We may be able learn a thing or two about energy consumption and sustainability by taking a look at policies and advancements across the globe. Before we do so, let’s take a look at the current situation here in Australia.
On home soil, the Energy Supply Association of Australia (ESAA) state that aggregate electricity consumption has been decreasing every year since 2009. This is because the industry has been de-industrialised, energy efficiency has increased, and there has been growth in solar installations. The ESAA also report that 1.3 million Australian homes have now installed solar panels; that’s over 14% of the population.
Arguably any progress is good progress, but when we compare Aussie stats with those abroad we’re far from the top of the bunch. For example, in 2014 it’s estimated that over 85% of our electricity came from fossil fuels, whereas global sustainability leaders now rely on them for as little as 2% of total energy requirements.
So who’s leading the sustainability charge?
Worldenergy.org publishes a list of the most sustainable nations each year using what they call the ‘Energy Trilemma Index’. Countries are ranked after a review of three key areas; energy security, energy equality and environmental sustainability. Read on to find out who’s paving the way, how they’re setting new standards for energy consumption and sustainable practice, and how we can use this as inspiration for change in our own homes.
At number 5, Denmark is one of the global leaders in energy sustainability, and it primarily comes down to their use of wind power as an alternative energy source. They have ambitious aims to be operating on 50% wind power by 2020. This feeds into a broader objective – functioning without any dependence on fossil fuels by 2050. With this in mind, Denmark has some big boots to fill, but they’re up to the challenge.
Denmark consolidate to save power in communities
The Danes have made some great leaps in energy efficiency through the use of district heating systems too. It’s exactly as it sounds – district-wide heating systems servicing a broader area as opposed to separate set ups in each building. This approach may not necessarily work everywhere, but it’s a good reminder to look at consolidating our power sources wherever we can.
Energy tip: Upscaling and consolidating power can save energy. In its most basic form this could be consolidating your usage by avoiding having appliances running in multiple rooms in the house at the same time, or switching the lights and heating off in areas that are not being used.
Despite balancing energy security, equity and environmental sustainability well overall, the UK (like Australia) relies heavily on fossil fuels. Without change, it’s likely that the UK will be superseded by others in coming years. That’s not to say innovation is not brewing though. Rumour has it London’s Mayor Boris Johnson has plans to use the excess heat from the city’s subway tunnels and an electric substation to funnel heat directly into British homes. Way to think outside the box!
Norway is known for its renewable energy, which is not surprising considering 95.4% of their electricity comes from hydroelectric sources. Although Norway is Europe’s largest oil producer (according to a piece in Business Spectator) the Norwegians have a realistic view when it comes to dwindling fossil fuel reserves. Rather than investing all the money made from exporting fossil fuels into the industry, they instead allocate it to new renewable energy initiatives in what they refer to as the ‘decoupling process’.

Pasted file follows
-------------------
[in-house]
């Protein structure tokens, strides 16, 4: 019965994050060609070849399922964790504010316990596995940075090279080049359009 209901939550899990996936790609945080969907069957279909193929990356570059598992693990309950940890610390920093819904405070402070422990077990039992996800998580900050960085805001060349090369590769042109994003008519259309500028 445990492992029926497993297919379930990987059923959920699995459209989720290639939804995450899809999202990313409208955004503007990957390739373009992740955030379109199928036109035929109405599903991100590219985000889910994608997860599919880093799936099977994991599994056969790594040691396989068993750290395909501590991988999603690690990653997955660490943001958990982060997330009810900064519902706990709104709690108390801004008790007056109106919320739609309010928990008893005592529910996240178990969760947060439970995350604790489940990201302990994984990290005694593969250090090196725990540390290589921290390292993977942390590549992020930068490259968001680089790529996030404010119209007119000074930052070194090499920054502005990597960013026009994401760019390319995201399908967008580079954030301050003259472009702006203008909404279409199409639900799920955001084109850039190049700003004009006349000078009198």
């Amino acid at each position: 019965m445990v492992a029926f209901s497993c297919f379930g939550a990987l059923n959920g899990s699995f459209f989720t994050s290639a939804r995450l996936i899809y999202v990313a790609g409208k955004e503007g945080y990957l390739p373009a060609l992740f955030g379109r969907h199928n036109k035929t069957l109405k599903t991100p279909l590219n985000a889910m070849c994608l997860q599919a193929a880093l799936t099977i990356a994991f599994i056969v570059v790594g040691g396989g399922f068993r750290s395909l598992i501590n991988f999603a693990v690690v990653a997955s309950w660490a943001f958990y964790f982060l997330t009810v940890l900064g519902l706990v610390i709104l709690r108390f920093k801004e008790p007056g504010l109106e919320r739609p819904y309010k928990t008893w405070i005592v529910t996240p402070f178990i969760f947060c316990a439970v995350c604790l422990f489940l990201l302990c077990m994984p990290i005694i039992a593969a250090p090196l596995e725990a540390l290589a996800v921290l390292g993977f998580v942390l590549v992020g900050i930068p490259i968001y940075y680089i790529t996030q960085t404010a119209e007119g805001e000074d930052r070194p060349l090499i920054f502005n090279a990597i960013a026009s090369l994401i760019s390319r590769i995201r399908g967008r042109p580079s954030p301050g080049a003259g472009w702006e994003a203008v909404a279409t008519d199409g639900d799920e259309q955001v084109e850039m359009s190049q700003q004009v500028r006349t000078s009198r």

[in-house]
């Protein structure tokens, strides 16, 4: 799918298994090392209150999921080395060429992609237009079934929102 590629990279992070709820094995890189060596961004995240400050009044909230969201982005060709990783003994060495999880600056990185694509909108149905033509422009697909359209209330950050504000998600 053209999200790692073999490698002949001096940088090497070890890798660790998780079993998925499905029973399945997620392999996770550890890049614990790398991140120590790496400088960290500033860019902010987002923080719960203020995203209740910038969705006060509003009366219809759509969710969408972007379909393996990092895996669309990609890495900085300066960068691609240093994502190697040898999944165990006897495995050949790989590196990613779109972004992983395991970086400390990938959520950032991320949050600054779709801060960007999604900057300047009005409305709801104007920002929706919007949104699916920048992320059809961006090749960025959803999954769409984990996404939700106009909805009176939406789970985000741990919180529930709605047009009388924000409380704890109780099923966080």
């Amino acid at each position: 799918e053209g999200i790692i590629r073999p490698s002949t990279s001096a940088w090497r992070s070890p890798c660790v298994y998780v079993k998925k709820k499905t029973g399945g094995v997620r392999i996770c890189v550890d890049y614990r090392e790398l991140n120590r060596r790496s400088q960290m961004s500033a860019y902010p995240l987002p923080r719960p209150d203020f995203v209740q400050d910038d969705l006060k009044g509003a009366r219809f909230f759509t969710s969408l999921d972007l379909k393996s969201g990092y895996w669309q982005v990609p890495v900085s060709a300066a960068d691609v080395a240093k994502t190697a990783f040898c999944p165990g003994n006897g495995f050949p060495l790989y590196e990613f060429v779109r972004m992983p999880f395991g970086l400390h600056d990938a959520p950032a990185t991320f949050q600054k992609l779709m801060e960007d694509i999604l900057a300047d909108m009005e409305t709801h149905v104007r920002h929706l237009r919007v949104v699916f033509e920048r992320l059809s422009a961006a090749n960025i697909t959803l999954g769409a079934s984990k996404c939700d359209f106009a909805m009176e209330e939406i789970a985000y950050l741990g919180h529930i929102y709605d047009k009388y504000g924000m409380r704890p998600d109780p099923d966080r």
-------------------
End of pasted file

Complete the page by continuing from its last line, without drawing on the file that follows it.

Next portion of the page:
A successful waste-to-energy conversion program contributes significantly to Sweden’s ranking. To put it in context, less than 1% of all household waste in Sweden ends up in landfill. According to Swedish waste management association Avfall Sverige, ‘Just under 50% of household waste is material-recycled; a slightly smaller proportion goes to waste to energy’.
Western Australia has big plans for similar initiatives. Earlier this year a third waste conversion plant was approved for the state.
Energy tip: Recycling comes in many forms. If we as a nation collectively take responsibility and recycle regularly we can make positive impacts on the environment, and for those of you who live in WA, it may even contribute to local energy generation.
Switzerland tops the World Energy sustainability list for 2014, nicely balancing all three corners of the trilemma index. Major contributing factors include a super low energy emission infrastructure that uses fossil fueled power for only 2% of power.
Hydroelectric energy is the leading source of power for the Swiss, generating 52.6% of electricity; however this is closely followed by 41.6% nuclear-generated power.
Energy efficiencies in Switzerland will continue to improve over the next few decades following bold moves to close all operating nuclear power plants by 2034.
Energy tip: Embrace renewable energy systems, even over nuclear power. This may be as simple as switching to solar powered garden lights.
When it comes to the World Energy Trilemma Index Australia ranks 13 out of 129, so we have a way to go if we want to work our way up the list.
While some level of change is out of our hands as energy consumers, we can still have positive impact on energy sustainability by reducing consumption in the home. By adopting even a handful of small changes you could not only be doing your bit for the environment, but also saving some cash in the process.